Class 31’s April experience came with a sense of anticipation, excitement, and sadness as we approached not just a trip to Guymon but our graduation as a class as well. Before arriving in Guymon the class made a stop in Woodward to enjoy the entertainment and fine dining of Big Dan’s, which is owned by Dan and Caryl Parsons (Caryl being part of the BCE). Once in Guymon, the Guymon LOK team provided an overview of multiple farming topics, which for many of us city slickers came as quite the education in economic impact for our state of the various industries covered. From agriculture to cattle and conservation, to agri-tourism to a test of your ongoing love for bacon capped off by visiting Panhandle State University, the trip was packed with more things than one could have ever imagined in the Panhandle of Oklahoma. For those not raised in a farming community, it was educational regarding what that life is like and also gave us a much better understanding of the role that politics plays there.

It definitely left everyone in the class with a whole new respect for the role of our farmers in our community. Mixed in on this great trip were some of the events used to put a cap and gown on us as the BCE. From Elvis, (I mean Scott Stone) appearing to serenade Marion and Jodi, to the gift exchange with our classmates, the last events truly encapsulated the time that we had spent together and brought back so many fond memories. We capped off the trip with our official graduation, which began the next leg of our journey as the BCE.

To go through this experience this year in particular, with all that is going on in our state, just brought our class that much closer. From talking to a classmate who was a legislator to seeing a classmate who chose to become a legislator in the middle of our program, it was draining and uplifting all at the same time. To walk hand-in-hand with a superintendent as they went through this year to having classmates face some of their difficult times in life, remaining one strong BCE created admiration for each other and the program and taught us that we are better together. I think I speak for each of my classmates in saying we were absolutely humbled to walk this journey hand in hand with all the leaders of Class 31 and the Leadership Oklahoma program.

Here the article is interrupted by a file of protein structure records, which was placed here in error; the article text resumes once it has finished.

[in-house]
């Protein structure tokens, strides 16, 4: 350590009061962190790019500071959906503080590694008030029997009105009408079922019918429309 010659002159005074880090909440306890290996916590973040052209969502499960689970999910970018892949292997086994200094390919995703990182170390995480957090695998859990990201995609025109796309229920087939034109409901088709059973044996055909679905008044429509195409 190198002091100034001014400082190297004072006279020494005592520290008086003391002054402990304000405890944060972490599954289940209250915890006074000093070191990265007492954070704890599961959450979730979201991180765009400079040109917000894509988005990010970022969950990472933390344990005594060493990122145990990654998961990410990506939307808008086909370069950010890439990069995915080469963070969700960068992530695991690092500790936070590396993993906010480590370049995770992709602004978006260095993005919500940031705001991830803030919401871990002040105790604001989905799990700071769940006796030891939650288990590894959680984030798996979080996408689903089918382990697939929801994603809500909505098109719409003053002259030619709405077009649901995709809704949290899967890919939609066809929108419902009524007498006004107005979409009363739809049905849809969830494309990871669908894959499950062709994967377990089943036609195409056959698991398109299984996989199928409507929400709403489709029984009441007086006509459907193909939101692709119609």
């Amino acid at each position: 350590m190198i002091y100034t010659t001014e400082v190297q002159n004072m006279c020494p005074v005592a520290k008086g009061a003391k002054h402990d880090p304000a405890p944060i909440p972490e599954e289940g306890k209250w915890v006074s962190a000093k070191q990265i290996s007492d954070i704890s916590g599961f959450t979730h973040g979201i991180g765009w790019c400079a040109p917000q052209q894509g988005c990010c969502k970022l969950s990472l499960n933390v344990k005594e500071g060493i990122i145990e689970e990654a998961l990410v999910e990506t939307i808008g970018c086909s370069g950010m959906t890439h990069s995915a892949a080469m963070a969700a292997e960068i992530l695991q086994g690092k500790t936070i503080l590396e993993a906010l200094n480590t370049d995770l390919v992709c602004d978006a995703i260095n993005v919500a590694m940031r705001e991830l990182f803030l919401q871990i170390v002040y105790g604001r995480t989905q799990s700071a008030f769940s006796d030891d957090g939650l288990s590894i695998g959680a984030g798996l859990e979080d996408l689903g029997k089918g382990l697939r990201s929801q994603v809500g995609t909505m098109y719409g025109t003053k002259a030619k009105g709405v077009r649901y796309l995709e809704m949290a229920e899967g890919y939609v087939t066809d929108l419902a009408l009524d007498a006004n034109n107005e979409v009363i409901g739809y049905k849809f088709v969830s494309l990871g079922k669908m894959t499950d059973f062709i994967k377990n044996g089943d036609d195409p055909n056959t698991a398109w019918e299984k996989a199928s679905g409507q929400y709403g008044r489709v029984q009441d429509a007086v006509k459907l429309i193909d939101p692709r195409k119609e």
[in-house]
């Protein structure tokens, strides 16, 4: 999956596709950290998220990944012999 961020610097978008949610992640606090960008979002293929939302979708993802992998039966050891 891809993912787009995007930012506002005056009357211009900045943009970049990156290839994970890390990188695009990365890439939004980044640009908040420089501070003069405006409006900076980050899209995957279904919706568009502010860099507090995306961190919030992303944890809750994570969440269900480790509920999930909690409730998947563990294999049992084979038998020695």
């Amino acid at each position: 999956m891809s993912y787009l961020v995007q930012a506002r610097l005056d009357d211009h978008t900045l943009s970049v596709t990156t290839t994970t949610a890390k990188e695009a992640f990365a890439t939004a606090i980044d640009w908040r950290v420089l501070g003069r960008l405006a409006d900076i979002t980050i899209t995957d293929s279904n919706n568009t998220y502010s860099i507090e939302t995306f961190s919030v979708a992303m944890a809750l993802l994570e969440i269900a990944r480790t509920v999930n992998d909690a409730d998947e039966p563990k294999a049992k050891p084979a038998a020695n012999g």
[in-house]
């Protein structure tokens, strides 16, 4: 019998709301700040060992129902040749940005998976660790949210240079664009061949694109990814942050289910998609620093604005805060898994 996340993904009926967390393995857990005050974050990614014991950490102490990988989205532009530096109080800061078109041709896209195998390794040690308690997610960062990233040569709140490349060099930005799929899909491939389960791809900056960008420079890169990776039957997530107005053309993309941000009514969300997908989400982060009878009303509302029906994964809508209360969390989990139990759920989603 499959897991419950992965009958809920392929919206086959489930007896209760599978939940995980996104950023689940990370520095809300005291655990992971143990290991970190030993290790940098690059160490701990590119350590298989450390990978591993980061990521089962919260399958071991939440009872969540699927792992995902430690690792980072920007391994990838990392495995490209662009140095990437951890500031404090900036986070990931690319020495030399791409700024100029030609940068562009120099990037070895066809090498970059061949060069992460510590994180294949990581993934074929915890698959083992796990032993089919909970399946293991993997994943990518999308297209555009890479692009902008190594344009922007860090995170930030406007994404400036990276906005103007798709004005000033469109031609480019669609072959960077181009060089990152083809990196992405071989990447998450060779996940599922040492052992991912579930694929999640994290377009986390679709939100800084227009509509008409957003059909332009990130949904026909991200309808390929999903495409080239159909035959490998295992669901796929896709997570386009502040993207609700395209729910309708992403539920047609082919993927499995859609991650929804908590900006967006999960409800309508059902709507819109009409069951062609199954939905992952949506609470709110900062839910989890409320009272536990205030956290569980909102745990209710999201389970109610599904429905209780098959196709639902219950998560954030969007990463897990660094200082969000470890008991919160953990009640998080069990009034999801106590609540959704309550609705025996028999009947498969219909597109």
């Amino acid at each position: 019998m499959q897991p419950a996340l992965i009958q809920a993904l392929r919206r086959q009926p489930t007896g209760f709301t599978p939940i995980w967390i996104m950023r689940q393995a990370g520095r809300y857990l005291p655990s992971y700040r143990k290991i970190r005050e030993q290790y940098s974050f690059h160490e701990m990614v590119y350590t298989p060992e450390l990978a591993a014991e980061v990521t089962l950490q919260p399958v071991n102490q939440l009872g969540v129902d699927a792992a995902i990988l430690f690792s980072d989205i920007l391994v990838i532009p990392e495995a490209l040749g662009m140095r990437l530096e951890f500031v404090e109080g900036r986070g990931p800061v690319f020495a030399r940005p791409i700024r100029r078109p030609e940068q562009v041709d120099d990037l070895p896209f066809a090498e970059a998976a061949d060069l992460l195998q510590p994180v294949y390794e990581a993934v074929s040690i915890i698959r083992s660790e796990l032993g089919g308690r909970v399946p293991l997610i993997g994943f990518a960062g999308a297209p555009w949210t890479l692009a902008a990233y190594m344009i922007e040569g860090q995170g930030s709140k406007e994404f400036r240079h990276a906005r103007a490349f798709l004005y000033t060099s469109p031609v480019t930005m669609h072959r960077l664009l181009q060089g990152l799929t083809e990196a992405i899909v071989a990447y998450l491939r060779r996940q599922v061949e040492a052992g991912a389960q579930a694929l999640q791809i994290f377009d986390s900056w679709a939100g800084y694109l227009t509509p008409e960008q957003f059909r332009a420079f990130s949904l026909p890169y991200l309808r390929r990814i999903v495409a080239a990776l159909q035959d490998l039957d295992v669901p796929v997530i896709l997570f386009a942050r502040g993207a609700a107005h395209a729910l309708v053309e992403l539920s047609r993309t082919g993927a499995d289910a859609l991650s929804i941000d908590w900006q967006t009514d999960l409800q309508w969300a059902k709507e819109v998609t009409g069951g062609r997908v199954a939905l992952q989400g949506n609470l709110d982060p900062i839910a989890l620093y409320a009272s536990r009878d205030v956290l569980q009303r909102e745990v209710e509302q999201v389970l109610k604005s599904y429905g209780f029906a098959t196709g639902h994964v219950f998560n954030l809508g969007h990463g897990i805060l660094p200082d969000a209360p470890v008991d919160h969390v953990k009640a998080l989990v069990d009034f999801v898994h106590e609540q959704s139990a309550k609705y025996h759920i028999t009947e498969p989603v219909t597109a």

C. Allen Wesley
Economic Development Representative, OK | N. TX
U.S. Department of Commerce, Economic Development Administration

The importance and impact of agriculture on the state of Oklahoma is an obvious one. Oklahoma is unique in that this state has more cattle than people. The sheer volume of production translates into global impact in the agriculture sector. However, that is only one part of the narrative and to truly understand the challenges, successes, and impact, one must submerge themselves in the process and in the people of the panhandle.

It is in the panhandle of Oklahoma that the proverbial magic takes place... there is a culture of hard work and long hours. There is a pride in ranching and sharing its practices generationally. There is a history of the west and the discovery of new terrain. There is pride in ancestry, there is preservation in methods, and while technology has its place, you will find that many "real cowboys" are still utilizing techniques of their grandfathers and great-grandfathers.

Sure, a tour of "Seaboard" will provide an alarming illustration of commercialized processing. However, the real joy and jewel is in the men and women who choose to live a lifestyle of consistent work, limited access, and constantly changing terrain and temperature.

Summarily, agriculture has been and will continue to be ingrained in the DNA of the state of Oklahoma. The challenge will be in preserving the people and their choice versus a company whose success removes the option.

We may gain jobs but we may lose history......